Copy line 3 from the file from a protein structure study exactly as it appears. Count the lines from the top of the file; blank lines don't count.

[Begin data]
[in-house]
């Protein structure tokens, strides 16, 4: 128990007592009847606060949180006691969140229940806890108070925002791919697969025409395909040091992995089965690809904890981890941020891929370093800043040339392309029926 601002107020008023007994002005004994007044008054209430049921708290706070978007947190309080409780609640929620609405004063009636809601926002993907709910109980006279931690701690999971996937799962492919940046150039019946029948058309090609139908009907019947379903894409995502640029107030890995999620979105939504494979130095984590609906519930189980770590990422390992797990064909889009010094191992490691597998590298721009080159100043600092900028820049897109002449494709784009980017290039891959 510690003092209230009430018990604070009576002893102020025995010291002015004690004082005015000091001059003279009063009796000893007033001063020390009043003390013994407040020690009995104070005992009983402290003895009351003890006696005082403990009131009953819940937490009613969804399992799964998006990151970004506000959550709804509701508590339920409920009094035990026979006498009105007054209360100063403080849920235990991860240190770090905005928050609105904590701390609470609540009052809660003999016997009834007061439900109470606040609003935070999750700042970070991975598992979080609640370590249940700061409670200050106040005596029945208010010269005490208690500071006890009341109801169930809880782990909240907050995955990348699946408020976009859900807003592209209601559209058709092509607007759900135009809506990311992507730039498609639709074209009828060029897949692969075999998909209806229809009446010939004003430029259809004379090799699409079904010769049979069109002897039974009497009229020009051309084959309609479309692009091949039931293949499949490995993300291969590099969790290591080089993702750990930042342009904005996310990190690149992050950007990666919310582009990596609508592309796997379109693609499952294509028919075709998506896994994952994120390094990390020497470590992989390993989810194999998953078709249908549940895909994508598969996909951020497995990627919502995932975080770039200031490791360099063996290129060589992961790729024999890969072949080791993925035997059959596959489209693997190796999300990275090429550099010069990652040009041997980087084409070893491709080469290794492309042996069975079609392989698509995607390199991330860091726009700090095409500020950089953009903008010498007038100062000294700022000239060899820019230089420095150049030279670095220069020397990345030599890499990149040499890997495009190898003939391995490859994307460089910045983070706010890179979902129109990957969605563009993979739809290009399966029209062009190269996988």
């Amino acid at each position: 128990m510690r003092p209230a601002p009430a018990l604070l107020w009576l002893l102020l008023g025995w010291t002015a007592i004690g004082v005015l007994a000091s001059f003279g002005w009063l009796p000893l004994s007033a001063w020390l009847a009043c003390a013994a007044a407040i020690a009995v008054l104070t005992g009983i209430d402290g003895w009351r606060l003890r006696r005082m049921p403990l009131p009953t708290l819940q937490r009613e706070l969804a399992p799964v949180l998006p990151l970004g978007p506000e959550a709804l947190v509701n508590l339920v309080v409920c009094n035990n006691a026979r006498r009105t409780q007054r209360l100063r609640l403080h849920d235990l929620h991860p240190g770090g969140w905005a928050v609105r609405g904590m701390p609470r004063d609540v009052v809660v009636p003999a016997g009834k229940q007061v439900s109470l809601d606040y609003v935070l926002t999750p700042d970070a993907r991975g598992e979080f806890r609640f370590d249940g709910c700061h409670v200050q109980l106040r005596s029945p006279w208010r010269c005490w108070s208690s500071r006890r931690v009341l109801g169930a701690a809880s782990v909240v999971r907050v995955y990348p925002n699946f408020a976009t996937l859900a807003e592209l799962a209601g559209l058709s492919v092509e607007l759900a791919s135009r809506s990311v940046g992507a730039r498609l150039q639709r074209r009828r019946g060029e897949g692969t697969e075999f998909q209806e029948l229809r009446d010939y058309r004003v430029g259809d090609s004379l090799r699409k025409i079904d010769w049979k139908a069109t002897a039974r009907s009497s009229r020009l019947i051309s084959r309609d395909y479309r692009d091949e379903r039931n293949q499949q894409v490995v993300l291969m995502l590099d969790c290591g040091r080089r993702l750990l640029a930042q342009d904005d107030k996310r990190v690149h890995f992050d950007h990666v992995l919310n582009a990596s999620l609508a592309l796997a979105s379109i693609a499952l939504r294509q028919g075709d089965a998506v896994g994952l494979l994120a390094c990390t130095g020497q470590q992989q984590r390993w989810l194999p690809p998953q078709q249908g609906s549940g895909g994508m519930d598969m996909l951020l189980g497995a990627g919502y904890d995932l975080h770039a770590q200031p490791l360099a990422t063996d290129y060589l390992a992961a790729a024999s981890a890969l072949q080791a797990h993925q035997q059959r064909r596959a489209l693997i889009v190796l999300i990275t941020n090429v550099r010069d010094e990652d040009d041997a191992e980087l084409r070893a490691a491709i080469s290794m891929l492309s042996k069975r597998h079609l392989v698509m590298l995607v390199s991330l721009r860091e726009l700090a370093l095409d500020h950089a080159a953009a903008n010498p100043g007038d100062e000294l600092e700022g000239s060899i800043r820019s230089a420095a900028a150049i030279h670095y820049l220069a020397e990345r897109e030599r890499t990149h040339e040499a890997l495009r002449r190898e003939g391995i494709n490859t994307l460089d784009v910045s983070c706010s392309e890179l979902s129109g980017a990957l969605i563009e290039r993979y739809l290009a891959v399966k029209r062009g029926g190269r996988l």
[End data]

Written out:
């Amino acid at each position: 128990m510690r003092p209230a601002p009430a018990l604070l107020w009576l002893l102020l008023g025995w010291t002015a007592i004690g004082v005015l007994a000091s001059f003279g002005w009063l009796p000893l004994s007033a001063w020390l009847a009043c003390a013994a007044a407040i020690a009995v008054l104070t005992g009983i209430d402290g003895w009351r606060l003890r006696r005082m049921p403990l009131p009953t708290l819940q937490r009613e706070l969804a399992p799964v949180l998006p990151l970004g978007p506000e959550a709804l947190v509701n508590l339920v309080v409920c009094n035990n006691a026979r006498r009105t409780q007054r209360l100063r609640l403080h849920d235990l929620h991860p240190g770090g969140w905005a928050v609105r609405g904590m701390p609470r004063d609540v009052v809660v009636p003999a016997g009834k229940q007061v439900s109470l809601d606040y609003v935070l926002t999750p700042d970070a993907r991975g598992e979080f806890r609640f370590d249940g709910c700061h409670v200050q109980l106040r005596s029945p006279w208010r010269c005490w108070s208690s500071r006890r931690v009341l109801g169930a701690a809880s782990v909240v999971r907050v995955y990348p925002n699946f408020a976009t996937l859900a807003e592209l799962a209601g559209l058709s492919v092509e607007l759900a791919s135009r809506s990311v940046g992507a730039r498609l150039q639709r074209r009828r019946g060029e897949g692969t697969e075999f998909q209806e029948l229809r009446d010939y058309r004003v430029g259809d090609s004379l090799r699409k025409i079904d010769w049979k139908a069109t002897a039974r009907s009497s009229r020009l019947i051309s084959r309609d395909y479309r692009d091949e379903r039931n293949q499949q894409v490995v993300l291969m995502l590099d969790c290591g040091r080089r993702l750990l640029a930042q342009d904005d107030k996310r990190v690149h890995f992050d950007h990666v992995l919310n582009a990596s999620l609508a592309l796997a979105s379109i693609a499952l939504r294509q028919g075709d089965a998506v896994g994952l494979l994120a390094c990390t130095g020497q470590q992989q984590r390993w989810l194999p690809p998953q078709q249908g609906s549940g895909g994508m519930d598969m996909l951020l189980g497995a990627g919502y904890d995932l975080h770039a770590q200031p490791l360099a990422t063996d290129y060589l390992a992961a790729a024999s981890a890969l072949q080791a797990h993925q035997q059959r064909r596959a489209l693997i889009v190796l999300i990275t941020n090429v550099r010069d010094e990652d040009d041997a191992e980087l084409r070893a490691a491709i080469s290794m891929l492309s042996k069975r597998h079609l392989v698509m590298l995607v390199s991330l721009r860091e726009l700090a370093l095409d500020h950089a080159a953009a903008n010498p100043g007038d100062e000294l600092e700022g000239s060899i800043r820019s230089a420095a900028a150049i030279h670095y820049l220069a020397e990345r897109e030599r890499t990149h040339e040499a890997l495009r002449r190898e003939g391995i494709n490859t994307l460089d784009v910045s983070c706010s392309e890179l979902s129109g980017a990957l969605i563009e290039r993979y739809l290009a891959v399966k029209r062009g029926g190269r996988l």